New Orleans’ drinking water supply is in crisis because of the threat of salt water from the Gulf of Mexico intruding into the rapidly shrinking Mississippi River.
On Friday, Louisiana Governor John Bel Edwards announced plans to declare a state of emergency. The U.S. Army Corps of Engineers has also set a timeline for when parts of the state’s southeastern region are expected to be affected and is moving millions of gallons of fresh water to create a mix that is safe for use.
Some parts of Louisiana already have a boil water advisory in effect. Local governments have set up bottled water distribution centers and dialysis patients or those with kidney failure have been advised to consult their doctor.
The water crisis threatens to reach parts of New Orleans, a city of more than 370,000, by the end of October.
The Mississippi River is expected to hit record lows for the second straight day, increasing the chances of saltwater moving upriver.
Significant rains needed to combat the heavy salt layer are not expected for several months, the governor said.
He warned residents not to buy water in panic.
“We act proactively. We are applying best practices and lessons from the past,” the governor said The Associated Press.
Mr Edwards said he would make a formal request to the federal government to involve more agencies in the response.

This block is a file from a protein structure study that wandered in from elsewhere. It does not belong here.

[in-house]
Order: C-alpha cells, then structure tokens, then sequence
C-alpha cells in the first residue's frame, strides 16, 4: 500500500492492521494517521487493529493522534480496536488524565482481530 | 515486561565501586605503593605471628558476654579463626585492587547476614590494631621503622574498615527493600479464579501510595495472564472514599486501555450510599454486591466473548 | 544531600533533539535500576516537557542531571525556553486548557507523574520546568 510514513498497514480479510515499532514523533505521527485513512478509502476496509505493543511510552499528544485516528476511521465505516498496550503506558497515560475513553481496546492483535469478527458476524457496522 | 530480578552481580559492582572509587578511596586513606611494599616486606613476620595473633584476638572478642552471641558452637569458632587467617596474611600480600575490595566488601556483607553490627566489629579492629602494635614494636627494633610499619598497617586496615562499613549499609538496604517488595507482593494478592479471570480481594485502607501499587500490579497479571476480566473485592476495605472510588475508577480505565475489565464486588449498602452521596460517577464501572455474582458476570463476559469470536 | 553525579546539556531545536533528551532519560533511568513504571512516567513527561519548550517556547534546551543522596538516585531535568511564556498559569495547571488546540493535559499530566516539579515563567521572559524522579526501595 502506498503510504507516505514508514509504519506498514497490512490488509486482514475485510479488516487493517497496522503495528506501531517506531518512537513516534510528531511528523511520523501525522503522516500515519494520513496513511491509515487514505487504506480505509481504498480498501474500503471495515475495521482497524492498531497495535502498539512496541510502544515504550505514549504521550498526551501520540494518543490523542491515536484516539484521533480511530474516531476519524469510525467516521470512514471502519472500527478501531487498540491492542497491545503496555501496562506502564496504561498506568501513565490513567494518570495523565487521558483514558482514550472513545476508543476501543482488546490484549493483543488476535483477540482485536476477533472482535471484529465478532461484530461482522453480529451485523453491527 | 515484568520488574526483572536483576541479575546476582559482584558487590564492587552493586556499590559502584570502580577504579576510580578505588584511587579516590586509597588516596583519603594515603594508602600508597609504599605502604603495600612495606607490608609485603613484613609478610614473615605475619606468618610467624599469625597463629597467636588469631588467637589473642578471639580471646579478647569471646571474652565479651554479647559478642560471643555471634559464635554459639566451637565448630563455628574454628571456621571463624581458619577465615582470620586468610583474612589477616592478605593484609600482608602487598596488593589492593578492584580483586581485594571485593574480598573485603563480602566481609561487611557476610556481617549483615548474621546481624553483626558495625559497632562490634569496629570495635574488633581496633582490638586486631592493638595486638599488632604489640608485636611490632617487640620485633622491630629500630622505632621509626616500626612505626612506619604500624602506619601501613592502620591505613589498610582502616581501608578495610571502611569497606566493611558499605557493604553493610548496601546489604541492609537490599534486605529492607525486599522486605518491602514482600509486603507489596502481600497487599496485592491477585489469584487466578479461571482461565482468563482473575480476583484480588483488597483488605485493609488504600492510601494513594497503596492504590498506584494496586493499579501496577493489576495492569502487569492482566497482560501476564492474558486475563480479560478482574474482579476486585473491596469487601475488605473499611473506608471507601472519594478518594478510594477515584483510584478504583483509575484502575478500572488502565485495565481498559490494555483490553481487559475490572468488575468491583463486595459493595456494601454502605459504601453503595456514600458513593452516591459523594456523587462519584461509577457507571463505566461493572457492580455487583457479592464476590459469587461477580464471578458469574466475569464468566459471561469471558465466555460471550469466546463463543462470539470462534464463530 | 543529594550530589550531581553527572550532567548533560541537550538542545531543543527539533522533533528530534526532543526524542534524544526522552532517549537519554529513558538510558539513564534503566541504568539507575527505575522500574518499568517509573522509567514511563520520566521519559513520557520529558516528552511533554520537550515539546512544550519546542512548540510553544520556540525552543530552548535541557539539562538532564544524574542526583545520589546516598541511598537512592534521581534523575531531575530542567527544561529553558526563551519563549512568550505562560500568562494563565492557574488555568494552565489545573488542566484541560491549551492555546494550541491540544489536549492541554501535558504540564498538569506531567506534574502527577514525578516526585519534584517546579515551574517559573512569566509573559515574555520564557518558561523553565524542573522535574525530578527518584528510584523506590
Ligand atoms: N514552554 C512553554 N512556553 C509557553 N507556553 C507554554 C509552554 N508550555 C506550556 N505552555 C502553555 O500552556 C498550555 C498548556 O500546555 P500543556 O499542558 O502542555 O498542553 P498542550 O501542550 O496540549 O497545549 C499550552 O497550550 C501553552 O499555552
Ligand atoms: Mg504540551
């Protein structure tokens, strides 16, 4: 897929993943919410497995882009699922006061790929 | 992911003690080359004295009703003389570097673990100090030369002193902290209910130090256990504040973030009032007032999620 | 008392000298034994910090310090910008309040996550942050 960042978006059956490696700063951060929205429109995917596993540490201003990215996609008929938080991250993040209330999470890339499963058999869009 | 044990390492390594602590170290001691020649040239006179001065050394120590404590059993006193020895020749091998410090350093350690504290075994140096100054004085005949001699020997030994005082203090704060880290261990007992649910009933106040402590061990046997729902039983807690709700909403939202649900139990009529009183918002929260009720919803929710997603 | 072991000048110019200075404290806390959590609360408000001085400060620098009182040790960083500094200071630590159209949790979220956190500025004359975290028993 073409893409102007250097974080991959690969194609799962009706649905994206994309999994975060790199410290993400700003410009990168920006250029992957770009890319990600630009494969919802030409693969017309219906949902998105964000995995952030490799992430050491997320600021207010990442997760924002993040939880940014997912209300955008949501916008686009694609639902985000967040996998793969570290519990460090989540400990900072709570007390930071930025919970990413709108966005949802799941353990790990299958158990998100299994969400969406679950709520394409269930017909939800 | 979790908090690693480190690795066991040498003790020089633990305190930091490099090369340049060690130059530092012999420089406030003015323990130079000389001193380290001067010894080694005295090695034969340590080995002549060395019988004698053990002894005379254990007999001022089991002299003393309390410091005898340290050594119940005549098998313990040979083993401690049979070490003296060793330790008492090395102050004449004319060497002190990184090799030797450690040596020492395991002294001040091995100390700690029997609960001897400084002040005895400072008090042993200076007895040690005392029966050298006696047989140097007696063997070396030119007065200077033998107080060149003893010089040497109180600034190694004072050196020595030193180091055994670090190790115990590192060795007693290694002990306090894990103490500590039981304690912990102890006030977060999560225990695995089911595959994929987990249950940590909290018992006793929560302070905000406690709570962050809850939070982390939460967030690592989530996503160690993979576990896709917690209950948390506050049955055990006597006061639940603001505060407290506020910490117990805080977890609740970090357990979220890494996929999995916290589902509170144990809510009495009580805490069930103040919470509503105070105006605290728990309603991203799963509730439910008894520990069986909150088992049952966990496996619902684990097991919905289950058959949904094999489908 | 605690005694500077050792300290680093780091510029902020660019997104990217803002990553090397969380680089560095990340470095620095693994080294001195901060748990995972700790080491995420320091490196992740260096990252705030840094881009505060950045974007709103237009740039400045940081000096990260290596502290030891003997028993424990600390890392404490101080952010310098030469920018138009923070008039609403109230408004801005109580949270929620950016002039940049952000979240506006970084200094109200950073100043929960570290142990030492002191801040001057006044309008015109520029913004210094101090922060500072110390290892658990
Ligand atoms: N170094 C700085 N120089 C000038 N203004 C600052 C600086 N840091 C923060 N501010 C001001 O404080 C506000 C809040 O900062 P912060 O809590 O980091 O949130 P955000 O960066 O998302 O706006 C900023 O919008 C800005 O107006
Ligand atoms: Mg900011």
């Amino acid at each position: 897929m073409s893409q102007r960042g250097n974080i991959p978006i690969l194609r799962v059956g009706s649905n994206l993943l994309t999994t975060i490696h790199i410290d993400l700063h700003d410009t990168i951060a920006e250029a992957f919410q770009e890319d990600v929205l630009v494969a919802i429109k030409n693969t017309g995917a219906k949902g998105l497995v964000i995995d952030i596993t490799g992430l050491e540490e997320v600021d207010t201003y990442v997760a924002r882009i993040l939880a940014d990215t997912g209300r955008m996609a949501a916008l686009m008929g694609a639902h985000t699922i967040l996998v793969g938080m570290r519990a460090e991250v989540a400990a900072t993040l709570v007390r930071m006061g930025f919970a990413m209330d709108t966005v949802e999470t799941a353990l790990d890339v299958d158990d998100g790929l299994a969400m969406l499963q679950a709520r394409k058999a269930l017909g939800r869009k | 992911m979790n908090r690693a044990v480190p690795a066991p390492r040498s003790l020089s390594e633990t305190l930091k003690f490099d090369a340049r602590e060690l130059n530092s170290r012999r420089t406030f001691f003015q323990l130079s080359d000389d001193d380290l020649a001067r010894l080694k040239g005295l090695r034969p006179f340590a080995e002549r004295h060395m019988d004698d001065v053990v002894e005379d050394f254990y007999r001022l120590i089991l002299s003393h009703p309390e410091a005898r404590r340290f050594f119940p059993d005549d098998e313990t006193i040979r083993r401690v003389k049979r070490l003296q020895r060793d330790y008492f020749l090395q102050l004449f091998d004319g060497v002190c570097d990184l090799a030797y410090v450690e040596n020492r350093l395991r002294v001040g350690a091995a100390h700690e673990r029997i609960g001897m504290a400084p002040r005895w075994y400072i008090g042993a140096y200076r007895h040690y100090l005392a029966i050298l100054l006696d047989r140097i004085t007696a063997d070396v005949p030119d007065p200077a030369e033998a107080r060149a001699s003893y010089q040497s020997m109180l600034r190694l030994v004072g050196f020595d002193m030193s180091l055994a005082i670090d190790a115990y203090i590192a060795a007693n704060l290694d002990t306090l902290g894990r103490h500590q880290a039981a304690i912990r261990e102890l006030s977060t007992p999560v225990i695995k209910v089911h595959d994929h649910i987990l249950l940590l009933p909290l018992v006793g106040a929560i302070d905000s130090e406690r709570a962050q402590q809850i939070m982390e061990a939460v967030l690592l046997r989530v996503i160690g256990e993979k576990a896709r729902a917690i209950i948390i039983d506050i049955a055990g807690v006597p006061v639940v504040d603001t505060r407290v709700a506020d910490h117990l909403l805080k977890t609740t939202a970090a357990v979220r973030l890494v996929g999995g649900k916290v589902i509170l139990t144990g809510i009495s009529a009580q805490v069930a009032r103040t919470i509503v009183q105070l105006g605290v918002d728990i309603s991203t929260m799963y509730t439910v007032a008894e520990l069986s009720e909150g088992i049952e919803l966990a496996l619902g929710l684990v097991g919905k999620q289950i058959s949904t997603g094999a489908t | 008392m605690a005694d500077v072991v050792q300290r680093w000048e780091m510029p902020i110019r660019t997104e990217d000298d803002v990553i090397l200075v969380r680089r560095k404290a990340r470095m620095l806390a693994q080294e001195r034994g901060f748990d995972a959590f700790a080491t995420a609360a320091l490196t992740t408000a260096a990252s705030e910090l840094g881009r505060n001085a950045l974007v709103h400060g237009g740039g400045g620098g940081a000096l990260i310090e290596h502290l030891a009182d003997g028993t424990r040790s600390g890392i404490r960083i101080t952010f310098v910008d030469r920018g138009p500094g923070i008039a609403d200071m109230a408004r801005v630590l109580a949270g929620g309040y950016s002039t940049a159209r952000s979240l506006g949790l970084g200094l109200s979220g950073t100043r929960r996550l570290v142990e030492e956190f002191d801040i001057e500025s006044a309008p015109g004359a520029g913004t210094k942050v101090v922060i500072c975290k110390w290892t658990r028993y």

New Orleans Mayor LaToya Cantrell has already signed an emergency declaration while the city’s sewer department analyzes lead pipes across the city.
Mr. Edwards said the emergency was just one of the climate-related challenges Louisiana has experienced this year – as health officials continue to grapple with a prolonged drought and above-average heat.
Lower Plaquemines Parish residents have been warned not to use their tap water and bottled water is being distributed to the community.
Belle Chasse, St Bernard, Algiers, Gretna, West Jefferson, Carrollton and East Jefferson are expected to be impacted in October.
The Army Corps of Engineers is completing a 25-foot-long underwater dam in the Mississippi River to prevent saltwater from contaminating drinking water supplies.
The purpose of the dike is to increase the flow of water, which then pushes the salt water back into the Gulf.
“We will be building a mud wall to increase that depth, and that will allow the freshwater to flow further downstream, but it will impede the progress of the saltwater upstream,” Corps spokesman Ricky Boyett said CNN.
“We aim to have our initial capacity to move approximately 15 million gallons of water next week and will continue to increase capacity if conditions continue,” Col Jones said, according to the statement WWL TV.